Accumulating evidence confirmed the correlation between dyslipidemia and allergic diseases, such as AR, [3,4,5] asthma, [4, 6] and atopic dermatitis (AD). Dyslipidemia regulates both innate and adaptive immune reaction by releasing pro-inflammatory cytokines, which contribute to the activation and polarization of T-helper 2 (Th-2) and Th17 as well as inhibiting interleukin-10 (IL-10) cytokine production [7].

HDL is composed of several apolipoproteins, such as apoA-I, apoA-II, apoCs, apoE, serum amyloid A (SAA). HDL often plays anti-inflammatory [8] and antioxidant roles by suppressing immune cell chemotaxis and activation [9, 10]. Trakaki’s study found that AR significantly altered the composition and function of HDL, suggesting a new correlation between HDL metabolism and allergy [11].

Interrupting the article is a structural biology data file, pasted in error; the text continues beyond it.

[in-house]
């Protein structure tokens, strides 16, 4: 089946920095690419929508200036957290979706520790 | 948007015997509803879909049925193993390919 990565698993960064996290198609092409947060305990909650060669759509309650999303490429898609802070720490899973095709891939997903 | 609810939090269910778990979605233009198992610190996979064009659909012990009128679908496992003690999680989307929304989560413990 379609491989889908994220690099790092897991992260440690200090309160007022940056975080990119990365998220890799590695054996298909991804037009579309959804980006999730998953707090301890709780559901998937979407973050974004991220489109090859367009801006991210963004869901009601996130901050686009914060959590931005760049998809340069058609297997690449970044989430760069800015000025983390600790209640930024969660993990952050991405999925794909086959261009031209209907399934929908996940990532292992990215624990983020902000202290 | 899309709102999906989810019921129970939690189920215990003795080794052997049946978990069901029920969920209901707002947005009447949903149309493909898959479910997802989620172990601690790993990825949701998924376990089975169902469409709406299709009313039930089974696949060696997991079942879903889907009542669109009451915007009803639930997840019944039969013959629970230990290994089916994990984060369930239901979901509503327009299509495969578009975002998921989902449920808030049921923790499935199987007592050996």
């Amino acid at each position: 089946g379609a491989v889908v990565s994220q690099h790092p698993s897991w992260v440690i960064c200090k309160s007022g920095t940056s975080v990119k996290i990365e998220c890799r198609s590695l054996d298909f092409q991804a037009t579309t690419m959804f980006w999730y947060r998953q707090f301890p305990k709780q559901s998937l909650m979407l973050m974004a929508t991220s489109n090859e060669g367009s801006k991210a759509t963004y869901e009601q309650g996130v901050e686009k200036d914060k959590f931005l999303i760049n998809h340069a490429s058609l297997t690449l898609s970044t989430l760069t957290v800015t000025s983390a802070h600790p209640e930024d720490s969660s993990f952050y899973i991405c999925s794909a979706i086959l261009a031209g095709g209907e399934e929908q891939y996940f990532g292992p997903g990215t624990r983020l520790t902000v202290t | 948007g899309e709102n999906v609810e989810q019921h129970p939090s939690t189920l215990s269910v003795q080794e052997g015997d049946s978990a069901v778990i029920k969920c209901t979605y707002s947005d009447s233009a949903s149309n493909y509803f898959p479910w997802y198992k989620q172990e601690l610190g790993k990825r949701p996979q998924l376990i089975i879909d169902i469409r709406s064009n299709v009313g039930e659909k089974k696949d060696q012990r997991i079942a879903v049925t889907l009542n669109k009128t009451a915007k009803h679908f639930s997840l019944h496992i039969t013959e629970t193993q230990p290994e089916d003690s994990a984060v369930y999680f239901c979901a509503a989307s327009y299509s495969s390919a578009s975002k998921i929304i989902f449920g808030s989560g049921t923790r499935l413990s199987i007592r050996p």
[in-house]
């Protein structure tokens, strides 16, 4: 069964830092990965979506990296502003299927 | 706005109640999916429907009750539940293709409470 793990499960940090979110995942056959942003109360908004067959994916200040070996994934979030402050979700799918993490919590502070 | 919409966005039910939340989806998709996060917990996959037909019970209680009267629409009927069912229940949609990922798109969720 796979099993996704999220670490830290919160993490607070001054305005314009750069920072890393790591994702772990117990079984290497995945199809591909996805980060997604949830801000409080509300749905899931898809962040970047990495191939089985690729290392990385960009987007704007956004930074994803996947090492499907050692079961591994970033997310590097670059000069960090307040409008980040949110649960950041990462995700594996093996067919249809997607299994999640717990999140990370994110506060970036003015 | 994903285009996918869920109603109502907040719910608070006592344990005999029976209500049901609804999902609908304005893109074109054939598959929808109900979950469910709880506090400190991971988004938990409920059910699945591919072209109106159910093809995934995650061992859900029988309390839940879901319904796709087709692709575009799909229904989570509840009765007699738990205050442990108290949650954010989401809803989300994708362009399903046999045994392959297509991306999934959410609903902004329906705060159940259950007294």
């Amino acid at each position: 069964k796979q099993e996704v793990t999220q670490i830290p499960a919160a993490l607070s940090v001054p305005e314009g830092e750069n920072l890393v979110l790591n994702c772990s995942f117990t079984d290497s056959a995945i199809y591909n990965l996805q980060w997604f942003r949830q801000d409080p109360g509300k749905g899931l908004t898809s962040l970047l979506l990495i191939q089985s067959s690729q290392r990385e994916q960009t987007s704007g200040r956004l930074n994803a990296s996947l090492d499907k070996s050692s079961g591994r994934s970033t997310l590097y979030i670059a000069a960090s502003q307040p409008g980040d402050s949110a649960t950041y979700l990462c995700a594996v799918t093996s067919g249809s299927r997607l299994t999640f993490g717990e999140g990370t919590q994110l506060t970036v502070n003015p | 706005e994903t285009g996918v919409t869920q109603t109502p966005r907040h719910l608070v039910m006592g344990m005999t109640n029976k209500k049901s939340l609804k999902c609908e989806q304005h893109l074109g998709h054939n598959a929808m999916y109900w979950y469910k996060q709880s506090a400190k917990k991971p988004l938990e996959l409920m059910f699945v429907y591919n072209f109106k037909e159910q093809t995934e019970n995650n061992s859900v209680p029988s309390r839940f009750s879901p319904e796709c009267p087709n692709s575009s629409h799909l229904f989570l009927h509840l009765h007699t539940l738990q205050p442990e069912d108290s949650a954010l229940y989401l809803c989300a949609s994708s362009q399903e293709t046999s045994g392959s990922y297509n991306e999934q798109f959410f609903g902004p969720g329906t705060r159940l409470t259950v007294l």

Group II innate lymphoid cells (ILC2) are a group of cells lacking markers of T cell, B cell, natural killer cell, et al. ILC2 can initiate allergic inflammation by producing Th2 cytokines after stimulation of IL-33, IL-25 or thymic stromal lymphopoietin (TSLP). Several studies had shown that the frequency of ILC2 elevated significantly in AR patients. However, the interaction between HDL and ILC2 was not understood.

In this study, we aimed to assess (1) the correlation between HDL and the proliferation and function of ILC2, (2) the regulation of HDL on ILC2 by cell culture.